Kent Farrington:   Gymnastics Demonstration & Instruction – Saturday, January 6

McLain Ward:        Nations Cup Instruction – Sunday, January 7

Nations Cup Team Chef d’Equipes: Kent Farrington, Anne Kursinski, and Beezie Madden – Sunday, January 7

They’ll also get some top notch instruction from other experts around the industry during their time in the sessions, from anatomy to public relations.

Some useful links: USA Show Jumping Facebook , About the George Morris Horsemastership Training Session2018 Riders and CliniciansClinicians’ BiographiesParticipants’ Biographies

The Full Daily Schedule:

Friday, January 5th

8:00 a.m. – Anne Kursinski – Flatwork Demonstration

9:30-11:30 a.m. – Anne Kursinski – Flatwork (Groups 1 & 2)

Saturday, January 6th

8:00 a.m. – Kent Farrington – Gymnastics Demonstration

9:30-11:30 a.m. – Kent Farrington – Gymnastics (Group 1 & 2)

Sunday, January 7th

8:30 a.m. – McLain Ward – Nations Cup Round 1

9:45 a.m. – McLain Ward – Nations Cup Round 2

Stay tuned to the USEF Network all weekend, and enjoy every minute of the fun!

Go Jumping.

Best of JN: Mare Crush Alert

Alberto Zorzo and Contanga. PC: Olympia London International Horse Show

Oh honey child, Auntie needs her smelling salts! Alberto Zorzi and his stunning 13-year-old Oldenburg mare Contanga looked fresh and fast to win the final Olympia Grand Prix Monday evening and steal the hearts of every fan in the stands.

An impressive 11 horses made the jump-off, and fast and clear were the only way to come out on top. Contanga was absolutely game for every stride and every distance to edge their next closest competitor – Harrie Smolders and Zinnius – by less than 0.2 seconds.

If you didn't manage to catch the Turkish Airlines Olympia Grand Prix, here are the highlights. #OlympiaHorse

Posted by Olympia, The London International Horse Show on Tuesday, December 19, 2017

“I think she is the best horse in the world, very scopey, very special,” said Alberto of Contanga. “The feeling over a fence is amazing. This is an amazing indoor show. I love the Christmas atmosphere and am so happy to be here.”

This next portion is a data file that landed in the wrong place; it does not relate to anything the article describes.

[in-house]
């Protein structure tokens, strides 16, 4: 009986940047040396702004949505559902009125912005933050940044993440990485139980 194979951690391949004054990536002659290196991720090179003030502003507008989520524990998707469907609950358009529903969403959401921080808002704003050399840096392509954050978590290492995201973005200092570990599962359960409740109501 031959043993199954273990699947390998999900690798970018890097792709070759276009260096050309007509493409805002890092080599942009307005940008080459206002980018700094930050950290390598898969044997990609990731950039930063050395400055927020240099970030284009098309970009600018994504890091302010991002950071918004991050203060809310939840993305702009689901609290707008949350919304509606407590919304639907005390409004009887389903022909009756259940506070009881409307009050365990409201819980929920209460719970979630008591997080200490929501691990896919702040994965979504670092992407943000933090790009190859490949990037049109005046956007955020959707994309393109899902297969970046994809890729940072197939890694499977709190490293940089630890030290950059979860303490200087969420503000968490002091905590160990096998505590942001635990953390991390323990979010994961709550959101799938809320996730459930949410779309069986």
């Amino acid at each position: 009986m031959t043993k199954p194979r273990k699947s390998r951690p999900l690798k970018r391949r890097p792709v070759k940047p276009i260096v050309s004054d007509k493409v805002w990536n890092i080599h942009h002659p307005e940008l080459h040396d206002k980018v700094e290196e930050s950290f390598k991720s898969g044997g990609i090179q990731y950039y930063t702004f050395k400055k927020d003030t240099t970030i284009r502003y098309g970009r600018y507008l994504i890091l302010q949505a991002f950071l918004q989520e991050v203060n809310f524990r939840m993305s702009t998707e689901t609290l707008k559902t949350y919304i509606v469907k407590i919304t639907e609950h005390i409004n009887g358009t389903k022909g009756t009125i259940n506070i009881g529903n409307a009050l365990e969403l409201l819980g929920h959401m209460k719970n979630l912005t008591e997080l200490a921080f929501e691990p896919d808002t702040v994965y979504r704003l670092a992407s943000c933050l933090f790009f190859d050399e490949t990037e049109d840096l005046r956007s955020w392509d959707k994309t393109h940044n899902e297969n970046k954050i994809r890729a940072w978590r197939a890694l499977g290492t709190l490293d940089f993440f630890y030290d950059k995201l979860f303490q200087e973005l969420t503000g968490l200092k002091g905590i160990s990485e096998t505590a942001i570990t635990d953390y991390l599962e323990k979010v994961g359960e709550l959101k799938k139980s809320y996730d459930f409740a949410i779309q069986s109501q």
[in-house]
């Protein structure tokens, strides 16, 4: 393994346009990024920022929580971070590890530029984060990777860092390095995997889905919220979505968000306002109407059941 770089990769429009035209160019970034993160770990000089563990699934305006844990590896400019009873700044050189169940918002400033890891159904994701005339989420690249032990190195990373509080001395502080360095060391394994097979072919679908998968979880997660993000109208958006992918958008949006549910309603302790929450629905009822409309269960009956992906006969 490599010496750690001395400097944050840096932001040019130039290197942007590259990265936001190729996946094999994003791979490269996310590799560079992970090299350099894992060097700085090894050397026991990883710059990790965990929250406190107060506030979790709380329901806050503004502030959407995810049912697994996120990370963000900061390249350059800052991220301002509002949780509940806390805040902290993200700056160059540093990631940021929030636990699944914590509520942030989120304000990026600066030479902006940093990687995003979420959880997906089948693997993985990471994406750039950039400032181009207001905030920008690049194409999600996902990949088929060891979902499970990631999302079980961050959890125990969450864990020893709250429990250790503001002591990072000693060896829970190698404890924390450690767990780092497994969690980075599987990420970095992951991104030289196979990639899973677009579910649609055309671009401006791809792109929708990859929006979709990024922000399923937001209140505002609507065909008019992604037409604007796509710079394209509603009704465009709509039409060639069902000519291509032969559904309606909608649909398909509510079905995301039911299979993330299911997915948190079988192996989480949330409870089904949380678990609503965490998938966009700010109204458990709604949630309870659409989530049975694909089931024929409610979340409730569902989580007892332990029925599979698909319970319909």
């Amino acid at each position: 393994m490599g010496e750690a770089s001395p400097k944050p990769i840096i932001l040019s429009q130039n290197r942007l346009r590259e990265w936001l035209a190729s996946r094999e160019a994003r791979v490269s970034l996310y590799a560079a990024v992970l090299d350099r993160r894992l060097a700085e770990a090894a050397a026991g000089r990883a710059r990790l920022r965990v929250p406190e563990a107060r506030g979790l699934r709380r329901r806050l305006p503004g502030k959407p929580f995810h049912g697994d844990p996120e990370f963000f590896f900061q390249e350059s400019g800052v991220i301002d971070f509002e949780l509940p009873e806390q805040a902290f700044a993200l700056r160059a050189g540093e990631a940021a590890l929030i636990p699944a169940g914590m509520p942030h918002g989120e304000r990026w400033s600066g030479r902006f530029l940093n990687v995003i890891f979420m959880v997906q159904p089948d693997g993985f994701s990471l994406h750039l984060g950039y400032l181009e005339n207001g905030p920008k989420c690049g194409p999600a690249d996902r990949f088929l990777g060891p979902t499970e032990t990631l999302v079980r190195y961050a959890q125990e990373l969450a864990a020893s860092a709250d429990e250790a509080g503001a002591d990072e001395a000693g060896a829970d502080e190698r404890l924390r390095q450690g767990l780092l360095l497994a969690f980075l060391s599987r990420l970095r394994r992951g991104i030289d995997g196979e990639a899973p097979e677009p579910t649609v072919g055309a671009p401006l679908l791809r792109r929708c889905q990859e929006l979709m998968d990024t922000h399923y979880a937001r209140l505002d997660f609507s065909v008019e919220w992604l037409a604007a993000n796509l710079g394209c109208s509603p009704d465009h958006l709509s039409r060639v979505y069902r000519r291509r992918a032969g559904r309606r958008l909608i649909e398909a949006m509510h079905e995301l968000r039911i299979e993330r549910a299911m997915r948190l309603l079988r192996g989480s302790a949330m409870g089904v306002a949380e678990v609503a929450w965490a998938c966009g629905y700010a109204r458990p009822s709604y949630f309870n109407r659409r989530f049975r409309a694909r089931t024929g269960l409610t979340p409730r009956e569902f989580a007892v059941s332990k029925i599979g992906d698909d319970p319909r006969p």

Alberto took over the ride on Contanga in July from Athina Onassis of Greece, who is still the mare’s owner. Since then the two have had 16 FEI starts and have been in the top ten seven times. They’ve only had one FEI class with eight faults or more, meaning that Alberto’s proclamation of her talent may not be hyperbole.

They’ve had two World Cup qualifiying finishes, so if they can manage to peak at a few more events between now and March, they’re good candidates to qualify for the World Cup Final.

Keep it locked on JN for more highlights from Olympia and beyond! Go Jumping.

Best of JN: Getting Paid As An Equine Professional

Editor’s Note: Horses can be fragile, dangerous, unpredictable, and most of all expensive, and sometimes that places people in the horse business on precarious legal ground. Armand Leone of Leone Equestrian Law tackles some of the common and uncommon legal battles that can arise in the sport.  Many thanks to them and Jump Media for sharing! 

Photo by Alissa King.

It’s no secret; if you do not get paid for your horse training, boarding, or professional services, you will not be in business for long.

Horses are expensive to own and keep, and when clients don’t pay bills, those costs still must be paid. Whether it is an expensive horse that competes at the top shows or a more affordable mount for trail rides, when you provide services to a horse owner as a barn owner, trainer, veterinarian, farrier, or shipper, unpaid bills can mount quickly.

Fortunately, the law provides specific protections from clients who don’t pay their bills for most barn owners and veterinarians, and if your boarding, veterinary, training, or farrier service contract has a required security deposit, retainer, or ironclad payment clauses, you may not even need to read this article.